Staff Columnist

Libertarian questions for Democratic presidential candidates

On school choice, law enforcement, immigration, free trade and foreign policy

As Iowa’s openly Republican journalist, I had a unique opportunity earlier this month to interview some Democratic presidential candidates.

My colleague Todd Dorman and I sat for ten minutes each with the six candidates who agreed to meet with us (others were invited but declined). It was an extra feature in the LGBTQ forum hosted by The Gazette, the Advocate and GLAAD on Sept 20.

We asked general interest policy questions, and me being me, I couldn’t help but sprinkle in some conservative and libertarian themes — school choice, law enforcement, immigration, free trade and foreign policy. Here are summaries of their answers.

Booker on charter schools

U.S. Sen. Cory Booker’s record as Newark, N.J. mayor is held up as a model by some school choice advocates and education reformers.

Booker proudly notes his hometown school district achieved a double-digit percent increase in high school graduation rates, and is among the best beat-the-odds school districts in the country. A key to that success, analysts say, was the expansion of charter schools, which are publicly funded schools that often have alternative curricula.

Despite that success, many public school advocates oppose charter schools. I asked Booker if he would support charters as president, and he seemed to temper his support.

“As president of the United States, I’m going to support what works for kids and not tell local communities how to run their schools. I know a lot of people look at charters — charters are 3 percent of America’s public schools,” Booker said.

Buttigieg on law enforcement


South Bend, Ind. Mayor Pete Buttigieg has been criticized by people of color in his hometown over his handling of law enforcement issues.

A police officer who shot and killed a suspect earlier this year did not have his body camera turned on. Following the incident, local Black Lives Matter activists called for Buttigieg’s resignation.

I asked Buttigieg what role the federal government should have in local law enforcement. He praised the Obama administration’s 21st Century Policing Task Force, which promoted best practices and new technology to local departments.

“The reality is we have a lot of work to do at the local level, but we also have a lot of work to do at the federal level. We can’t expect mayors across America, or departments or communities, to handle this alone when there are so many issues,” Buttigieg said.

Castro on immigration

Former Housing and Urban Development Secretary Julian Castro had a couple notable moments during the most recent debate when he criticized former Vice President Joe Biden for not acknowledging shortfalls of the Obama administration, including on immigration policy.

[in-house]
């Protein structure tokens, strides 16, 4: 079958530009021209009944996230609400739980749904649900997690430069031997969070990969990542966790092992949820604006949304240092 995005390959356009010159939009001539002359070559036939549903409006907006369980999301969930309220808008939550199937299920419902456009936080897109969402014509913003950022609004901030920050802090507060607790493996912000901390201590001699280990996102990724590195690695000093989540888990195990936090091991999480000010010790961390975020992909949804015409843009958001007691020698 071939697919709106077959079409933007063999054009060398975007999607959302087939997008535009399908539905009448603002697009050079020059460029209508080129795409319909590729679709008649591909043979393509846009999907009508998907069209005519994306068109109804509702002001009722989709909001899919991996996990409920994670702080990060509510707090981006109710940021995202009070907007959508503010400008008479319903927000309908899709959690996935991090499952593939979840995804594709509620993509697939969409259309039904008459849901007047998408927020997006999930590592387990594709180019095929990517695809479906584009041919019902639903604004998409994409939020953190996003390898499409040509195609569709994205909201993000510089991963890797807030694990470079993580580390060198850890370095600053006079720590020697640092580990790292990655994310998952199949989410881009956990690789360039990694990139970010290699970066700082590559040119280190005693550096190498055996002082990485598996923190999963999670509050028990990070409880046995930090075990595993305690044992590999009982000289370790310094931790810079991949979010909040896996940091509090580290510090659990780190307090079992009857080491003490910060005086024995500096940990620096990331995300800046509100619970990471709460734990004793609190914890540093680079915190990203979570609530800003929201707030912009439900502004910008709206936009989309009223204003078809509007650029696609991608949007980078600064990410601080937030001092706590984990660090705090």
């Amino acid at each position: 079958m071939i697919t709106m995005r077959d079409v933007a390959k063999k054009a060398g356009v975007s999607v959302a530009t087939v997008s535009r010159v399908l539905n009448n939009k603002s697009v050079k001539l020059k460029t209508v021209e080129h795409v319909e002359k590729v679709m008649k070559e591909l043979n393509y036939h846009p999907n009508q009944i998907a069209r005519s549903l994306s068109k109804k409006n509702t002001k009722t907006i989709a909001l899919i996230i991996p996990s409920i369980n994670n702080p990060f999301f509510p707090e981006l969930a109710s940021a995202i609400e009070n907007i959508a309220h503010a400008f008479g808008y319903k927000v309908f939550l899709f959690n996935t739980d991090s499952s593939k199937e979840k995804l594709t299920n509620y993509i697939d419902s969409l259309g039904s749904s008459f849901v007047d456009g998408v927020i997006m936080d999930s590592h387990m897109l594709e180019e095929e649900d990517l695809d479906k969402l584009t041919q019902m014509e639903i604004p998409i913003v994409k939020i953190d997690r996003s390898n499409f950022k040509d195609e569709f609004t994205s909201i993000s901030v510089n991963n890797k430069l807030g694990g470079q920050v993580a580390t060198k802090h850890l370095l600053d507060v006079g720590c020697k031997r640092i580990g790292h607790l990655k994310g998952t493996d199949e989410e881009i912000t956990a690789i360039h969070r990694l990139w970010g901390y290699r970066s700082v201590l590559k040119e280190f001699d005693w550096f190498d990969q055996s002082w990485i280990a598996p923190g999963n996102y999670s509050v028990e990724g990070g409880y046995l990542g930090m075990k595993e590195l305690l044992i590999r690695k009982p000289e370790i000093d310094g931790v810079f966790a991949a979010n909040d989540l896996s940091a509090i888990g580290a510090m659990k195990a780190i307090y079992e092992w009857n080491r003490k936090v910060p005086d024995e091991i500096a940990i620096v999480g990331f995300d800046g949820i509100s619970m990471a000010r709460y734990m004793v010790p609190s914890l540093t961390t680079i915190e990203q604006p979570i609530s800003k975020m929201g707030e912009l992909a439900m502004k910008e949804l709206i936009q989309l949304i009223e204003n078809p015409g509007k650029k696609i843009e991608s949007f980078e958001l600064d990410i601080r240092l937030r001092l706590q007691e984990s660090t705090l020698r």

But Castro was also a member of Obama’s cabinet, and at times he praised the administration’s immigration policies. I asked Castro whether the party has evolved on immigration enforcement over the past three years.

“What I believe is that some of that is a reaction to the horrendous treatment that people have been subject to by Donald Trump and his administration. ... I believe there’s been a reaction to that but that the reaction has been a good one and a reasonable one,” Castro said.

Klobuchar on tariffs

U.S. Sen. Amy Klobuchar has been a proponent of steel tariffs, which are perceived as benefiting her constituents in Minnesota but potentially harming workers in other states.


But as president, Klobuchar would have to represent all Americans’ interests, not just Minnesotans’. And trade restrictions like the ones she has supported are under new scrutiny in the wake of President Donald Trump’s disastrous trade wars against China and other countries.

Klobuchar criticized the president’s policies, but made clear she still supports “targeted tariffs.”

“I would push to review all the tariffs that the president has put in place, and I think he’s gone way overboard at great expense to some manufacturers as well as to some of our farmers. … You could do this without these broad steel tariffs,” Klobuchar said.

Sestak on Iraq

Former U.S. Rep. Joe Sestak is focusing his campaign on foreign policy, touting his experience as a Navy officer.

One of Sestak’s stated goals is to “restore U.S. leadership.” To some anti-war activists, that sounds like a call for more military intervention. I asked Sestak if that’s what he meant.

The candidate jumped into a long, winding answer about “the tragic misadventure in Iraq.”

“You didn’t have any senator who voted for that understand that you better know when you use our military, how it will end, before you’re deciding if it’s even wise to begin,” Sestak said, arguing the Iraq War damaged Americans’ faith in the military engagements.

Williamson on Afghanistan

Author and activist Marianne Williamson is calling for the creation of a Department of Peace within the federal government.


I asked Williamson how quickly she would end the war in Afghanistan, which is now the longest in U.S. history. To my surprise, Williamson said Afghanistan is one place where we need to maintain a military presence in order to combat violence against women.

“I’m the one candidate who’s actually spoken about Afghanistan and said, let’s stop this simplistic, you know — ‘bring the troops home’ is a slogan, it’s not an foreign policy. I’ve been very concerned — and there’s been articles written about this — about treatment of women by the Taliban,” Williamson said.

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